The second song was "Your Flag Decal Won't Get You Into Heaven"; Prine introduced it as an old song that had been stuffed and mounted on the wall, "but the President wrote me a letter and asked that I bring it back." Several other war songs appeared in due course. When he finally got to "Illegal Smile" (third of four songs in the encore) he substituted Ashcroft for Hoffman. "Illegal Smile," notably, was turned into a singalong, with the crowd handling the last chorus. The Orpheum was nearly packed (at least the main level, which seats 678; not sure about the balcony, which seats 382), and many people were quicker to recognize songs than I was. The crowd seemed to be mostly in their fifties, and they were definitely his crowd. Prine has sort of a chipmunk smile, which became increasingly evident as the show went on.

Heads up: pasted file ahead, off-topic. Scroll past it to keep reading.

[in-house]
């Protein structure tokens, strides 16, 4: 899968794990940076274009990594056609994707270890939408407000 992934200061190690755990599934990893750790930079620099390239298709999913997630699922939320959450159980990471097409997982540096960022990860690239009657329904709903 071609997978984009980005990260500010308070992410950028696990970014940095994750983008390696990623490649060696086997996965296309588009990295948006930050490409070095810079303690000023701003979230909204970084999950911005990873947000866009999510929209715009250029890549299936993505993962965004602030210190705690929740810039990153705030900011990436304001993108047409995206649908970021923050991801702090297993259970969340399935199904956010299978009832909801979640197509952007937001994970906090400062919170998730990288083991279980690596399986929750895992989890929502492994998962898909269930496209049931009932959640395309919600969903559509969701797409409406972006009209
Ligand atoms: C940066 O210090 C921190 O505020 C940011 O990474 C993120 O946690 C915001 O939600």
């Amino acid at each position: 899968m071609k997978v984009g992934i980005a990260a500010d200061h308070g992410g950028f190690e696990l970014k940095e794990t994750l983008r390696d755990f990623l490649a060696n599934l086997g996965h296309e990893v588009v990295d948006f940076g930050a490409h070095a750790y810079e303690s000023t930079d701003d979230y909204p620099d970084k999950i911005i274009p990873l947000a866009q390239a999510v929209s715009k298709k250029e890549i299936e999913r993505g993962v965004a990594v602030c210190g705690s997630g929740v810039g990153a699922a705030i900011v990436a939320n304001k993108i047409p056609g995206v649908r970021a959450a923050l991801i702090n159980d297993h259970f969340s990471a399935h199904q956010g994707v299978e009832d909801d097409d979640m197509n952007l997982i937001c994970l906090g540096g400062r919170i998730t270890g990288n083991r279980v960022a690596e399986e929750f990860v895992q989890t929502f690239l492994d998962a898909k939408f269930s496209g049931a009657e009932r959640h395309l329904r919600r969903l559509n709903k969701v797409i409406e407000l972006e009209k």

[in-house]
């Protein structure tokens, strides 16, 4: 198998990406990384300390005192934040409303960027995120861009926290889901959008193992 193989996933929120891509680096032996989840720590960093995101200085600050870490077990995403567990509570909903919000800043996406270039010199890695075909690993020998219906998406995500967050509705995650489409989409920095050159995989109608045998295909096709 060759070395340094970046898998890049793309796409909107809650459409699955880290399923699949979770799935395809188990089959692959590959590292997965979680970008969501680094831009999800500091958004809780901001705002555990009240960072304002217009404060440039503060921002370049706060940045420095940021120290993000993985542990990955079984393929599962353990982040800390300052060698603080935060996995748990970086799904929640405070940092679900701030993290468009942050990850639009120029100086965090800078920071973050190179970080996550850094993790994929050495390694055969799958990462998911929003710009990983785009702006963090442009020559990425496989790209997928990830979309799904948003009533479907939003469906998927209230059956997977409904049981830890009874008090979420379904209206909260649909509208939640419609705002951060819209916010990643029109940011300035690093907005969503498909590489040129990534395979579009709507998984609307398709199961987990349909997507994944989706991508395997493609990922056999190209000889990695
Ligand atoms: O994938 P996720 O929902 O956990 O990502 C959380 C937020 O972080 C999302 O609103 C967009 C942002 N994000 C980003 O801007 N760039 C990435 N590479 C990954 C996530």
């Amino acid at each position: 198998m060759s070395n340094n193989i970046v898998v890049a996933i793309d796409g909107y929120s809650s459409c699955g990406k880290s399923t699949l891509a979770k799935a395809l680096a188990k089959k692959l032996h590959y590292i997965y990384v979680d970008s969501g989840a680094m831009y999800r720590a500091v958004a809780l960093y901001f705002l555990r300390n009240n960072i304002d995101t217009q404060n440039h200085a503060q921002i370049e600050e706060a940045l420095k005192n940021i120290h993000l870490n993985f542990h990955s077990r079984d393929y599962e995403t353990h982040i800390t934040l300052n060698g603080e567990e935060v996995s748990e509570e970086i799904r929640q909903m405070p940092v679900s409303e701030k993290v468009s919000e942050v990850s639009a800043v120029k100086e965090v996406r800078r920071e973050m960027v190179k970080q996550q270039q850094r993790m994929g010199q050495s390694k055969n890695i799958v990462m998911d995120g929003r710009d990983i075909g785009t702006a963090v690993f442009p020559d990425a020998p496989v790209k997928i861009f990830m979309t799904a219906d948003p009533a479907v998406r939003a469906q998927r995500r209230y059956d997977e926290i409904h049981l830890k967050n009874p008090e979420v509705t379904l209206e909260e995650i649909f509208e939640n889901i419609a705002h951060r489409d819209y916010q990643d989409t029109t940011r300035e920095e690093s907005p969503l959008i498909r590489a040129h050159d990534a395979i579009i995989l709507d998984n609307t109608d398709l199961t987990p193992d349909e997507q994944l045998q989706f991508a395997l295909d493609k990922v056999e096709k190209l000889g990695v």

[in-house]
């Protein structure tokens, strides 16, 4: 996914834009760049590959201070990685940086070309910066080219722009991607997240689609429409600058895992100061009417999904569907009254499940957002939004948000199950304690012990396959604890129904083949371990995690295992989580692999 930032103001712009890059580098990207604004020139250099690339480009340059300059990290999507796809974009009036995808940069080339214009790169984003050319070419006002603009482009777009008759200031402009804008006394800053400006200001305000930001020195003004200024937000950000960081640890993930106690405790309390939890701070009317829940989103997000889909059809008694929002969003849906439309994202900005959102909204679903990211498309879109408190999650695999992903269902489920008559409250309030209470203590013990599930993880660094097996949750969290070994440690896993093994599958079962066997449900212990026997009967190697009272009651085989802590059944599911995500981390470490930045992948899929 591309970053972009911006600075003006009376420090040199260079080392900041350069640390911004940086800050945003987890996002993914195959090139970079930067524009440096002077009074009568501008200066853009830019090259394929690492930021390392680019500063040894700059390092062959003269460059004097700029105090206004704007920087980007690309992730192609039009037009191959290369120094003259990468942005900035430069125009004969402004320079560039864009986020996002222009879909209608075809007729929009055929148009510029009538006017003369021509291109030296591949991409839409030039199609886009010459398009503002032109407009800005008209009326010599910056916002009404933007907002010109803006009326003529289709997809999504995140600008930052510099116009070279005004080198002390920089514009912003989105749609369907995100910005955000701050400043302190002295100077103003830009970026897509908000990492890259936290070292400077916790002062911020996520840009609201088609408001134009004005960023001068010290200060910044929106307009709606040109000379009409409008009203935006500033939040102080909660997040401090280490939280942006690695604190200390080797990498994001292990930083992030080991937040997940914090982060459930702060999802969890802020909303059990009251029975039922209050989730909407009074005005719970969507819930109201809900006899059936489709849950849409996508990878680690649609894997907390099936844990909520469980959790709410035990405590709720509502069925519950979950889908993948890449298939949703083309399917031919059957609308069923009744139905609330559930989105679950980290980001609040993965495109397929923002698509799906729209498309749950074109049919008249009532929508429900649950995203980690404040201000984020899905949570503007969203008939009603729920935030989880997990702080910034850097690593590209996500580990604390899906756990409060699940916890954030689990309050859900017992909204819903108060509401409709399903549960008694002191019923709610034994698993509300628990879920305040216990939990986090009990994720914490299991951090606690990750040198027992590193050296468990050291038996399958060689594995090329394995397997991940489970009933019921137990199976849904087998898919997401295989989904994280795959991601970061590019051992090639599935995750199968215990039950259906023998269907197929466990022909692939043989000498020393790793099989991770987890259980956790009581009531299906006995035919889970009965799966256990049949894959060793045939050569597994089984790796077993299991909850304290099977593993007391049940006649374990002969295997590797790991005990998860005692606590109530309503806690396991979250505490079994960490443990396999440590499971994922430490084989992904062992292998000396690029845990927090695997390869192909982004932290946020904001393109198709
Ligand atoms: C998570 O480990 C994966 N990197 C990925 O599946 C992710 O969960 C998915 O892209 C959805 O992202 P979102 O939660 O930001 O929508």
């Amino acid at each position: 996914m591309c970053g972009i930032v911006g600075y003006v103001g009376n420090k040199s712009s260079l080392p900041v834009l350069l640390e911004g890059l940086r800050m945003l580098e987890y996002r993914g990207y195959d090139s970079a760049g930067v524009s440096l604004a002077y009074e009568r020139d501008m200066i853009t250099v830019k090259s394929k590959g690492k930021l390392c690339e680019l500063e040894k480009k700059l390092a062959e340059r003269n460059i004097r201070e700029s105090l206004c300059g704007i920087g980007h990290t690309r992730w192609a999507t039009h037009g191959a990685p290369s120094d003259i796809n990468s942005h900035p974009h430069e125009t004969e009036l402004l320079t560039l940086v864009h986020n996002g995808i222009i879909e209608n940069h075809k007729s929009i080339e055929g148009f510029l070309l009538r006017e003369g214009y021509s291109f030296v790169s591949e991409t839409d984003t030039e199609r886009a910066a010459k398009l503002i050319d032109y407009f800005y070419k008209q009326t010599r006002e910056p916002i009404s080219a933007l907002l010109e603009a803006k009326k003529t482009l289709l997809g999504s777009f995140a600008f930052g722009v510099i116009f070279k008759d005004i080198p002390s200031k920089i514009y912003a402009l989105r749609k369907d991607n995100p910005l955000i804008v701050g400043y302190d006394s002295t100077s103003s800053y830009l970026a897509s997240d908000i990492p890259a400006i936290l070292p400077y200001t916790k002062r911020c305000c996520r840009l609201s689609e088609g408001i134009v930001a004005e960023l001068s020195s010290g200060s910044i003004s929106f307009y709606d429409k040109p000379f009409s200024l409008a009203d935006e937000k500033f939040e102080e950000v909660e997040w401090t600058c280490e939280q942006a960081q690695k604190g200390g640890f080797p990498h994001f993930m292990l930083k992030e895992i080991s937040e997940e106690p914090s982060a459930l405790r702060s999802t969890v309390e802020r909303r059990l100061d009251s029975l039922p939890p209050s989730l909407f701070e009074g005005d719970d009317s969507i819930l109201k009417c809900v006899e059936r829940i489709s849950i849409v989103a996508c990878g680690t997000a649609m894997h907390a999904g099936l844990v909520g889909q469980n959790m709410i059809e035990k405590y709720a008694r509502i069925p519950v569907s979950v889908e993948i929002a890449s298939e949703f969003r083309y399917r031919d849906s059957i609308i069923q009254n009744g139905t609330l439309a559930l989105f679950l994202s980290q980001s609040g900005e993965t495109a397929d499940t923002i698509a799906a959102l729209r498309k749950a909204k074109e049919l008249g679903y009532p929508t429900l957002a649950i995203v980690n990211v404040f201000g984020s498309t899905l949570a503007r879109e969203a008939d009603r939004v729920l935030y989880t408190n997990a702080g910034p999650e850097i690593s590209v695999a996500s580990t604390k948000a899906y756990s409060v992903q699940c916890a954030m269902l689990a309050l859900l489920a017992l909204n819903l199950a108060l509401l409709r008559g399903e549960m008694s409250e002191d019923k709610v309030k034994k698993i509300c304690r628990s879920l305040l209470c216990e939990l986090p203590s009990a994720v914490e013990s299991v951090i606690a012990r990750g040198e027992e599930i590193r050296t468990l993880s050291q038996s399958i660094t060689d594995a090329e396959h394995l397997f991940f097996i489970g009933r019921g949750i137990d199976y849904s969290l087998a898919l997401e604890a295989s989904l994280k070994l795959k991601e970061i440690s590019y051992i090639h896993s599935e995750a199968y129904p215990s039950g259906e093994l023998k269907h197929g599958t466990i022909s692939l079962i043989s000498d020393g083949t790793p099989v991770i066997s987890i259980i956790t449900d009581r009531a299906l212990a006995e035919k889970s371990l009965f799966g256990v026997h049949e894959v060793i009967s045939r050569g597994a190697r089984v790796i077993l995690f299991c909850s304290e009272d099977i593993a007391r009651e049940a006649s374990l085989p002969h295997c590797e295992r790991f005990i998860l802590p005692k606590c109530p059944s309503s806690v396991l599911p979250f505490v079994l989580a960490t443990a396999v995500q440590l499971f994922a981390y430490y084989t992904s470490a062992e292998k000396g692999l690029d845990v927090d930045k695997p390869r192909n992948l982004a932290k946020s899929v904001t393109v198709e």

Todd Snider opened with a 40-minute set that covered about half of his fine live album, including a couple of stories. He was barefoot, awkward, gawky, funny too. He was well received, and got in a quick encore ("Beer Run").

Songs, authors noted (breakdown is 2 covers, 5 Prine solo, 7 Prine collaborations). Musicians are:

  • John Prine: vocals {all}, acoustic guitar {all}, electric guitar {10}
  • Dave Jacques: bass {1-12}, vocals {14}
  • Jason Wilber: electric guitar {1-2,4-5,7,9,12}, acoustic guitar {11}, gut string guitar {4}, harmonica {9}, vocals {14}
  • Shawn Camp: electric guitar {2,6,8}
  • Pat McLaughlin: mandolin {1-2,4,12}, electric guitar {1-2,4,7,10,12}, acoustic guitar {1-2,10,12}, Wurlitzer {7}, vocals {2,4,7,10-12}
  • John Wilkes Booth: mandolin {14}
  • Dan Dugmore: steel guitar {2,4,7}
  • Phil Parlapiano: accordion {1-5,7-9,11}, piano {2,4-5,7,9-10}, organ {2,4-5,7-8,10}
  • Jerry Douglas: weissenborn {6}
  • Paul Griffith: drums {1-2,4,7,10,12}
  • Kenny Malone: percussion {3,8}
  • Mindy Smith: vocals {3-4,7}
  • Alison Krauss: vocals {6,8}
  • Dan Tyminski: vocals {6}
  1. Glory of True Love (John Prine, Roger Cook): More like the glory of a good, upbeat melody.